Voices


Small school, but no limits

THURSDAY, JUNE 4, 2009

The Oaks’ Jordan Lee has a global perspective

Jordan Lee likes to think big.

Foreign correspondent. Diplomat. Political commentator.

And when the world is your classroom, what else would you expect?

The Spokane teen already has seen much of the world, experiencing the leisure side of travel as well as the working end, attending international business meetings with her father, undertaking a communications internship in China, and attending corporate seminars in India.

Along the way, she maintained a 3.8 grade-point average and completed extracurricular music, language and athletic programs. She also served as an opinion writer for The Spokesman-Review’s student-produced newspaper, The Vox, writing about feminism, abortion, swearing and sweatshops.

Lee is among the 17 seniors at the Oaks Christian Academy in Spokane Valley who will celebrate graduation Friday. She has attended the school since fifth grade and was home-schooled prior to that.

Now she looks toward a collegiate experience at the University of Southern California’s Annenberg School of Journalism starting later this year. And when she speaks of her future possibilities they include languages, world travel, journalism, politics and commentary.

“I want to be a good conservative voice in the media because I think we don’t have enough. I would like to someday have an influence,” says Lee, who says travel has inspired her partly because she’s been able to observe up close the mindset and determination of young adults across the globe.

“I’ve been lucky to be able to travel and I think traveling has shaped me,” says the 18-year-old. “I don’t have such a clear idea for a career, but I know CNN would be something to shoot for – or Fox … possibly based in Asia, the Middle East, or Africa.”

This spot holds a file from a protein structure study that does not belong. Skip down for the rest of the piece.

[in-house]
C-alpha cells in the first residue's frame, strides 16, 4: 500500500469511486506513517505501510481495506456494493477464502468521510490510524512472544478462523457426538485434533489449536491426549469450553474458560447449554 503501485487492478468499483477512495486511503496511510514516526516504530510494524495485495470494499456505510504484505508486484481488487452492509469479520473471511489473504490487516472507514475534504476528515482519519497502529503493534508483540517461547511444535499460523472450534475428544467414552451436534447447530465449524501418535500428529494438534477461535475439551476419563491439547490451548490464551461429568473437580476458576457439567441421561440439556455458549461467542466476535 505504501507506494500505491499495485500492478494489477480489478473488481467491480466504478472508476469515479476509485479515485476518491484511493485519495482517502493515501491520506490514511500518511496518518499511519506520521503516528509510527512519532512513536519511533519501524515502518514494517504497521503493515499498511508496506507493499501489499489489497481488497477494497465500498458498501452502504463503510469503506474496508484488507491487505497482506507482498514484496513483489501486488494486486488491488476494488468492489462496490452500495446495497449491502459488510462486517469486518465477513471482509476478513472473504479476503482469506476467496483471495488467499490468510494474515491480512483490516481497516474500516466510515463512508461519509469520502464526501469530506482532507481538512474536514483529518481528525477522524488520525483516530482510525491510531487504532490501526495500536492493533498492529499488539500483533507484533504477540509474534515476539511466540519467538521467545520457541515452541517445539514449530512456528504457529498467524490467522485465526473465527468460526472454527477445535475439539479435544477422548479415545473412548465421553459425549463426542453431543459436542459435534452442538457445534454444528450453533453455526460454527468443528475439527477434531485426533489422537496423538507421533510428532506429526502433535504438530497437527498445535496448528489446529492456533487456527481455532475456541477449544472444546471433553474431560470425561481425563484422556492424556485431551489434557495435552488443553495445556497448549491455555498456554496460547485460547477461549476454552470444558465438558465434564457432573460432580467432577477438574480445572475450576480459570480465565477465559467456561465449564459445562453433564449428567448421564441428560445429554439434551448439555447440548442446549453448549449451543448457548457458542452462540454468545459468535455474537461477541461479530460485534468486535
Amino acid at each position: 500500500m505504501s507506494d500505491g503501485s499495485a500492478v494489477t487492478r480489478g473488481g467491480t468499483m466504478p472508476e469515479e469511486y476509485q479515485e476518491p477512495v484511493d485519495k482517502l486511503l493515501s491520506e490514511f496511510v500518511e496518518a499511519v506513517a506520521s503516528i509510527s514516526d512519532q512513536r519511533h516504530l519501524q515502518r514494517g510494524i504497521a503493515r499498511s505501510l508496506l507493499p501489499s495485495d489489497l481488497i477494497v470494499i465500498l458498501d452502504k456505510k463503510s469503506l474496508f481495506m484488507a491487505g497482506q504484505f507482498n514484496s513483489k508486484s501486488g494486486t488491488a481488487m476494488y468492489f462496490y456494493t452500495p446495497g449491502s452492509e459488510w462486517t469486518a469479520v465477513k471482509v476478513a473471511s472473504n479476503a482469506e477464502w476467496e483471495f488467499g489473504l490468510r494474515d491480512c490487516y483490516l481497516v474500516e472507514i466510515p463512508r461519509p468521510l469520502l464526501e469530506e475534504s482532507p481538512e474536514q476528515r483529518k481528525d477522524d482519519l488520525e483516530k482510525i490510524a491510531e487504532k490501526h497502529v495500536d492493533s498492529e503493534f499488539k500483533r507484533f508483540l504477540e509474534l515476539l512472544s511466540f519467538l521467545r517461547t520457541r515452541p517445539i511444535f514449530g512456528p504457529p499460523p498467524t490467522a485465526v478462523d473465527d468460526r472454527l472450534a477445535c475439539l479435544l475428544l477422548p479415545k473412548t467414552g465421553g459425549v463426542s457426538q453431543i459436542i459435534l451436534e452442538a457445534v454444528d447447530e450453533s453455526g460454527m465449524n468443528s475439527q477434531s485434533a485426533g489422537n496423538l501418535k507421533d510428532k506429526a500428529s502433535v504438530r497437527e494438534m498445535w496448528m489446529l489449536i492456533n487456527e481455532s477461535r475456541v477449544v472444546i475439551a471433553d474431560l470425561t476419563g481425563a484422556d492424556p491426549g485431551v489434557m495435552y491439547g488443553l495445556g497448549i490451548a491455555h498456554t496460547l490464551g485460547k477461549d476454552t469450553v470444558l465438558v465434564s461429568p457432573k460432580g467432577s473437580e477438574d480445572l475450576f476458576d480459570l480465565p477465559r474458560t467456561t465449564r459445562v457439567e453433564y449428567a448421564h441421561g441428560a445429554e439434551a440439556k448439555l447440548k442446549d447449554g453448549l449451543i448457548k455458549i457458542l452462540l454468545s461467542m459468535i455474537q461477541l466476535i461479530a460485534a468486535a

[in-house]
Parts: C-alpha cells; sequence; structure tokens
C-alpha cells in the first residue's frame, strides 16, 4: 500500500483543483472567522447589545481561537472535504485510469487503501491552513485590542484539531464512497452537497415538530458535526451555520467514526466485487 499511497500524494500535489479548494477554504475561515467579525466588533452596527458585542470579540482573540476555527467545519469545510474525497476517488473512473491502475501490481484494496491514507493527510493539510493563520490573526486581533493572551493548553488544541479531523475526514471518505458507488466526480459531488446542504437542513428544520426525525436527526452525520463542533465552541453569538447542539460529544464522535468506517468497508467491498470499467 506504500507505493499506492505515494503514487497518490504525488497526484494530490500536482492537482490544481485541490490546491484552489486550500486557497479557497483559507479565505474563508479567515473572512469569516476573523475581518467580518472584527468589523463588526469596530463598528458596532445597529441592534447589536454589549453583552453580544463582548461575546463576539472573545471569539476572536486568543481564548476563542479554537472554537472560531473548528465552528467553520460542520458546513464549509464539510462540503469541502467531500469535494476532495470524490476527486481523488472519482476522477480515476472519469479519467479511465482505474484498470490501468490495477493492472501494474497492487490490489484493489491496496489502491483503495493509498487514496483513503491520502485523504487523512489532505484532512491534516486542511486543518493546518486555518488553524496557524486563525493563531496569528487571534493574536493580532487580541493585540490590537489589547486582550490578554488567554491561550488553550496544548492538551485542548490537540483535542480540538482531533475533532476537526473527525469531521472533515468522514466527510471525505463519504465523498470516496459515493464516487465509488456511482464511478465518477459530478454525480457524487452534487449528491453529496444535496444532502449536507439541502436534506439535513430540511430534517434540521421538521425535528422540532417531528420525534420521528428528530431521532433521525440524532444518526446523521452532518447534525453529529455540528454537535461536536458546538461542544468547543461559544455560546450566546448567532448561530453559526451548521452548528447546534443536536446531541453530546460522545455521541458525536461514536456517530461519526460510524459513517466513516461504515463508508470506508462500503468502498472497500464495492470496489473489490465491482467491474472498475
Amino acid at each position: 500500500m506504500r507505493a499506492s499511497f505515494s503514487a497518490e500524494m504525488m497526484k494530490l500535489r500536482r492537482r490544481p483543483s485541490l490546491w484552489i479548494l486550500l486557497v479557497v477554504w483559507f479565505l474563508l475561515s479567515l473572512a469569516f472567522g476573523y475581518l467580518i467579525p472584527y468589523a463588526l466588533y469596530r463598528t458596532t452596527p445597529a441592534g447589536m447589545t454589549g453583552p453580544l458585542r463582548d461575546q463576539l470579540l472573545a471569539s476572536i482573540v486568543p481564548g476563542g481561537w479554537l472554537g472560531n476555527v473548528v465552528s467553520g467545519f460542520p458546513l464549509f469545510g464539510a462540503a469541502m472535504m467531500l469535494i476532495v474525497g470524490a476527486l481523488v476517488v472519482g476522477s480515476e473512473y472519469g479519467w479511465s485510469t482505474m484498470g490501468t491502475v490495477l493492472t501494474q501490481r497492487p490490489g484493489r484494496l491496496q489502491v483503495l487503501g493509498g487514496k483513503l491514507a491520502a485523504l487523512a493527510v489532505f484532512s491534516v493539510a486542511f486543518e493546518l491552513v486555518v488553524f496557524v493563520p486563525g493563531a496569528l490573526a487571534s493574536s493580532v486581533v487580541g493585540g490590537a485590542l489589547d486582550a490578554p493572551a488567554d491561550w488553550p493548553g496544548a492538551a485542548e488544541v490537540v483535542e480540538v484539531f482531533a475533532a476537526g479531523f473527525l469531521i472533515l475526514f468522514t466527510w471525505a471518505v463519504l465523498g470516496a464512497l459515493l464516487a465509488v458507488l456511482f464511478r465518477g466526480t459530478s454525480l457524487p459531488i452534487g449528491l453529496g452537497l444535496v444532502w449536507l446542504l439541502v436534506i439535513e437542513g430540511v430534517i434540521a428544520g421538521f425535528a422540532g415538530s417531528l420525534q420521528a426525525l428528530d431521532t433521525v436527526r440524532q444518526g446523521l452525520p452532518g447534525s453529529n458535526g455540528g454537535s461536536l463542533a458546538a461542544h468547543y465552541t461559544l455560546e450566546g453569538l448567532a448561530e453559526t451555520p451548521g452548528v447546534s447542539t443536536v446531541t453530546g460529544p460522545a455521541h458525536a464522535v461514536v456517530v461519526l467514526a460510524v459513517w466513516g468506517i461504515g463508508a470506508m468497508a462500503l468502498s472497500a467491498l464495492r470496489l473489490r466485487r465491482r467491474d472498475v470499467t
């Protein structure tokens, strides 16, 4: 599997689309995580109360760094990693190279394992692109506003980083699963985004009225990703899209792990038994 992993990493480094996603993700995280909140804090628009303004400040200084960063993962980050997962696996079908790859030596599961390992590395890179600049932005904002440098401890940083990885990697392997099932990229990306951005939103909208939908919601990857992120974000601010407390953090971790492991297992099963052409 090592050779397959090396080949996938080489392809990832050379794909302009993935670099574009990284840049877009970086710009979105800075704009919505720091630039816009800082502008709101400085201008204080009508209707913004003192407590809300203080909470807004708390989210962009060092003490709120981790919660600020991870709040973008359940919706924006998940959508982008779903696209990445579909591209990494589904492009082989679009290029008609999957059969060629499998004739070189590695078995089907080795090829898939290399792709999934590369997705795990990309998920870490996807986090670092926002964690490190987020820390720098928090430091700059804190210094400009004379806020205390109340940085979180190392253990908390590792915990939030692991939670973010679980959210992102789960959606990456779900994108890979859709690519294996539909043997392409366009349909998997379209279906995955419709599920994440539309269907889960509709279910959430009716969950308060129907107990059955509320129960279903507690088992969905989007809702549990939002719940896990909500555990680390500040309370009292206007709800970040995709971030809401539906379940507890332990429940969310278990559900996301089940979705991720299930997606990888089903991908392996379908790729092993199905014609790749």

Lee is the eldest of six children to Lewis and Sarah Lee. She travels with her family and often with her patent-attorney father on business trips. She developed a particular interest in China following her family’s adoption of two Chinese orphans four years ago. Since then she has been determined to learn the culture and language. She attended language classes at Gonzaga University last year and is now taking private lessons.

“Whether Jordan ends up in broadcasting in China, or uses her knowledge of Chinese language and culture stateside, I look forward to watching her future unfold,” says Lynn Gibson, the Oaks director of college counseling. “She has made her mark upon our school as an example to our students of one who reaches far beyond the confines of geography and language to explore new cultures and ideas.”

Lee’s Chinese siblings are the youngest of the Lee children and all attend the Oaks, which is a K-12 school with 285 students currently enrolled.

“Even though (my school) is small and a little bit sheltering, it’s taught me to seek after knowledge – because of certain teachers who have had an influence on me,” says Lee.

Lee’s writing for The Vox provided opportunity to articulate her opinions.

“I loved that experience,” she says, noting that it also gave her opportunities to interact with others her age who held different views on various topics.

The Oaks Principal Bruce Williams says Lee is very capable of holding her own when it comes to conversation and debate, be it about international affairs, U.S. foreign relations, or Christianity.

“She likes to have more than casual conversation,” Williams said. “She is a driven and independent young lady. She has strong convictions in areas she believes in and she doesn’t waver.”

Williams also describes this year’s senior class as driven. And no doubt Lee has influenced that.

“The kids do well academically each year,” he said. “There are students going to upper-tier schools – typically that is not the case. One student was accepted to Harvard and Stanford, one to St. Louis. Jordan is going to USC. The class is driven and they know where they want to go.”

Williams has had a particularly close relationship with this year’s senior class as his son is among the graduating students.

“There are 15 girls and two boys,” he noted. “Do I need to say anything more?”

His advice for all seniors as they embark on the next chapter in their lives is straightforward and direct: “The first thing that definitely comes to mind is that they keep their eyes focused on the Lord Jesus Christ. And if they do that, they will do fine in life.”



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